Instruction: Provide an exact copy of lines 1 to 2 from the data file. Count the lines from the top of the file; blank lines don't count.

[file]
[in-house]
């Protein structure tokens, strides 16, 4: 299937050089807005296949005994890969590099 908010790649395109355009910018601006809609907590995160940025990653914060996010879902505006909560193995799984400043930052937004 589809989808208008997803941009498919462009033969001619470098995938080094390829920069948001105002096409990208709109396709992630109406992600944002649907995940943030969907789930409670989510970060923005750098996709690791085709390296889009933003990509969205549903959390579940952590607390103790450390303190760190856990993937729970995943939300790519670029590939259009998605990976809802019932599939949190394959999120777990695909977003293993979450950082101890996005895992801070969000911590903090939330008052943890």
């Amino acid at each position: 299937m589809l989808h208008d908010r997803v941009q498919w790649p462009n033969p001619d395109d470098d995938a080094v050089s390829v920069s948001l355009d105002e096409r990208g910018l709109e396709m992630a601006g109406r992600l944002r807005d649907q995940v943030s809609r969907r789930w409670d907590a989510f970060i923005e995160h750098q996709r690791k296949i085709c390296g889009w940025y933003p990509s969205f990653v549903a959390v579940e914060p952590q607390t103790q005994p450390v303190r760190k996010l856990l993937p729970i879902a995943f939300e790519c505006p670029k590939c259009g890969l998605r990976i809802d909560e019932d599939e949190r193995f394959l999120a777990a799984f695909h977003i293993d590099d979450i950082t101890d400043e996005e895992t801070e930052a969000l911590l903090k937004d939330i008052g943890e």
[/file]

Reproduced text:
[in-house]
């Protein structure tokens, strides 16, 4: 299937050089807005296949005994890969590099 908010790649395109355009910018601006809609907590995160940025990653914060996010879902505006909560193995799984400043930052937004 589809989808208008997803941009498919462009033969001619470098995938080094390829920069948001105002096409990208709109396709992630109406992600944002649907995940943030969907789930409670989510970060923005750098996709690791085709390296889009933003990509969205549903959390579940952590607390103790450390303190760190856990993937729970995943939300790519670029590939259009998605990976809802019932599939949190394959999120777990695909977003293993979450950082101890996005895992801070969000911590903090939330008052943890």